Alberta’s oil sands
The Western Canada province of Alberta has the third-largest crude oil reserves in the world. Most of the reserves are primarily bitumen-based (or oil sands). Alberta has proven reserves of more than 170.0 billion barrels of bitumen.
The Alberta Energy Regulator expects bitumen production to rise from its current level of 2.1 MMbpd (million barrels per day) to 4.1 MMbpd by 2023. However, infrastructure constraints to move oil out of Alberta remain a key challenge.
The need for pipeline infrastructure to transport oil from Alberta is widely acknowledged. Transportation bottlenecks, including a temporary shutdown of TransCanada’s Keystone pipeline, significantly widened the WTI–WCS (West Texas Intermediate–Western Canadian Select) spread in December 2017.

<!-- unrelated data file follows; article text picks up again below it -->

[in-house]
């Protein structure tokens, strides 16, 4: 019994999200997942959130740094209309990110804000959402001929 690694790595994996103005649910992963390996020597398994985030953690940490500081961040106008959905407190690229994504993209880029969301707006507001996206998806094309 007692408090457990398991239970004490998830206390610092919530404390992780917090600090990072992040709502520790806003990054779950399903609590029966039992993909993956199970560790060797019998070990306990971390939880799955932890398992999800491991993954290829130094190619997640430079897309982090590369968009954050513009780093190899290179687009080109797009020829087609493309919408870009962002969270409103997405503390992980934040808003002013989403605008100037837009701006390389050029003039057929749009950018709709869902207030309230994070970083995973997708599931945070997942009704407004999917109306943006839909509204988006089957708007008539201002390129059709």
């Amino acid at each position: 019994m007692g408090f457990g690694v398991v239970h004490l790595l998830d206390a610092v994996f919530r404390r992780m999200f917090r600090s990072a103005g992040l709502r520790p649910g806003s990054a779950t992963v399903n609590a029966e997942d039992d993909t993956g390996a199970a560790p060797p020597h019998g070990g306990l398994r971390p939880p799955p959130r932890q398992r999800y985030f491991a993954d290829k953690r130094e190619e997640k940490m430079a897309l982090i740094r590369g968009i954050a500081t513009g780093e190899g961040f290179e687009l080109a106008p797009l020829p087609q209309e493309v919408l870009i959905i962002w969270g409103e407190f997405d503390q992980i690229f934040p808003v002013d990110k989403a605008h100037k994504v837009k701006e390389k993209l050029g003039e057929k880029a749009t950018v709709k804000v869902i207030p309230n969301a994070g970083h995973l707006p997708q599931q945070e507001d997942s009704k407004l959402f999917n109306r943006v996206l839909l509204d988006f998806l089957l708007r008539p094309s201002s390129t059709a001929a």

While the spread is returning to normal, and increase in production is expected to impact WCS prices and widen the spread again. Lower WCS prices in relation to WTI prices have hurt Canada’s energy sector considerably.
The map above shows the planned and currently operating projects linking Alberta to various markets. Kinder Morgan’s (KMI) Trans Mountain expansion, Enbridge’s (ENB) Line 3 Replacement, and TransCanada’s Keystone XL project are among the crucial—and controversial—pipeline projects designed to transport oil from Alberta.
Enbridge’s Line 3 Replacement project connects Hardisty, Alberta, to Superior, Wisconsin. TransCanada’s Keystone XL is expected to transport oil from Hardisty to Steele City, Nebraska. Kinder Morgan’s Trans Mountain Expansion pipeline is expected to run from Edmonton, Alberta, to Burnaby, British Columbia.
In this series, we’ll review the three projects, their current status, and how they may move ahead in the future. Let’s begin with Enbridge’s Line 3 Replacement project.